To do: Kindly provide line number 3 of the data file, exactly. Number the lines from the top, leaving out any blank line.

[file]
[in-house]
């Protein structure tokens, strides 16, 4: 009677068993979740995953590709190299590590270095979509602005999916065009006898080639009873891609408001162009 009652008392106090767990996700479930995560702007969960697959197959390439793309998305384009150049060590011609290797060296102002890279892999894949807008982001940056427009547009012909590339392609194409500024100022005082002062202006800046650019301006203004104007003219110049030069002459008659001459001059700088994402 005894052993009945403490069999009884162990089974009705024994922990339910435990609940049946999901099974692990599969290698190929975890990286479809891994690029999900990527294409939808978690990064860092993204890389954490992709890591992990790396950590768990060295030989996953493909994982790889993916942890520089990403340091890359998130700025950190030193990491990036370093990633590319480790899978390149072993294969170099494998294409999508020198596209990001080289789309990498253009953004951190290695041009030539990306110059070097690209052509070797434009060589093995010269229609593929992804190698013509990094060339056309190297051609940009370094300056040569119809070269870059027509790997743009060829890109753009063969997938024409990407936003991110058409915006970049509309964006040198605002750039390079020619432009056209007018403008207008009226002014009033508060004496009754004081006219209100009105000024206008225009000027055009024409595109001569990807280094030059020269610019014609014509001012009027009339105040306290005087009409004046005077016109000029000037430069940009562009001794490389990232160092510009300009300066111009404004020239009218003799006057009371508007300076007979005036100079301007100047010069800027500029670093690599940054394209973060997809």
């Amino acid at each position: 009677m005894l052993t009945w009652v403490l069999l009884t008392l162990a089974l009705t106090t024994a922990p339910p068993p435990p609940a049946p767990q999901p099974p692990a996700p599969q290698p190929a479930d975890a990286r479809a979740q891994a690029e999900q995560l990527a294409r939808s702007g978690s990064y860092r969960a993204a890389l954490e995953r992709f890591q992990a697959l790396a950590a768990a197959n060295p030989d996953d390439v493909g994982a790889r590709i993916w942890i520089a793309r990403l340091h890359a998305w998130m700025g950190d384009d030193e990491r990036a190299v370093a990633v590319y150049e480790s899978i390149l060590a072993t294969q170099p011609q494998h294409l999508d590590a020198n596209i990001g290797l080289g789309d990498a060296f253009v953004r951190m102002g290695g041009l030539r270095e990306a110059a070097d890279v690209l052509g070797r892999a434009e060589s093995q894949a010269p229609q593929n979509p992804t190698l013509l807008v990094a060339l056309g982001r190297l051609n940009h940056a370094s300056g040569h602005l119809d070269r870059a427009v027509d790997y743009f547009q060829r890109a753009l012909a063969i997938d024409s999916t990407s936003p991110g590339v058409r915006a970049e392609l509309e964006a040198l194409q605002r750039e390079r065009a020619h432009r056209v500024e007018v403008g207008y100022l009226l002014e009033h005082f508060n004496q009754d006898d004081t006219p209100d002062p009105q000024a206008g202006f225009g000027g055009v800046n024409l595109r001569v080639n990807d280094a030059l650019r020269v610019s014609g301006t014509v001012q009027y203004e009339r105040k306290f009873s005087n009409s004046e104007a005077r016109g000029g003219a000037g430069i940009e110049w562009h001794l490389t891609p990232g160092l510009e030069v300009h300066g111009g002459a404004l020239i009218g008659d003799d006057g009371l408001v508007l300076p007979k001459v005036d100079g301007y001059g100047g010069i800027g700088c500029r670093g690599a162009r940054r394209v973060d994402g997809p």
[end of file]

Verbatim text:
């Amino acid at each position: 009677m005894l052993t009945w009652v403490l069999l009884t008392l162990a089974l009705t106090t024994a922990p339910p068993p435990p609940a049946p767990q999901p099974p692990a996700p599969q290698p190929a479930d975890a990286r479809a979740q891994a690029e999900q995560l990527a294409r939808s702007g978690s990064y860092r969960a993204a890389l954490e995953r992709f890591q992990a697959l790396a950590a768990a197959n060295p030989d996953d390439v493909g994982a790889r590709i993916w942890i520089a793309r990403l340091h890359a998305w998130m700025g950190d384009d030193e990491r990036a190299v370093a990633v590319y150049e480790s899978i390149l060590a072993t294969q170099p011609q494998h294409l999508d590590a020198n596209i990001g290797l080289g789309d990498a060296f253009v953004r951190m102002g290695g041009l030539r270095e990306a110059a070097d890279v690209l052509g070797r892999a434009e060589s093995q894949a010269p229609q593929n979509p992804t190698l013509l807008v990094a060339l056309g982001r190297l051609n940009h940056a370094s300056g040569h602005l119809d070269r870059a427009v027509d790997y743009f547009q060829r890109a753009l012909a063969i997938d024409s999916t990407s936003p991110g590339v058409r915006a970049e392609l509309e964006a040198l194409q605002r750039e390079r065009a020619h432009r056209v500024e007018v403008g207008y100022l009226l002014e009033h005082f508060n004496q009754d006898d004081t006219p209100d002062p009105q000024a206008g202006f225009g000027g055009v800046n024409l595109r001569v080639n990807d280094a030059l650019r020269v610019s014609g301006t014509v001012q009027y203004e009339r105040k306290f009873s005087n009409s004046e104007a005077r016109g000029g003219a000037g430069i940009e110049w562009h001794l490389t891609p990232g160092l510009e030069v300009h300066g111009g002459a404004l020239i009218g008659d003799d006057g009371l408001v508007l300076p007979k001459v005036d100079g301007y001059g100047g010069i800027g700088c500029r670093g690599a162009r940054r394209v973060d994402g997809p």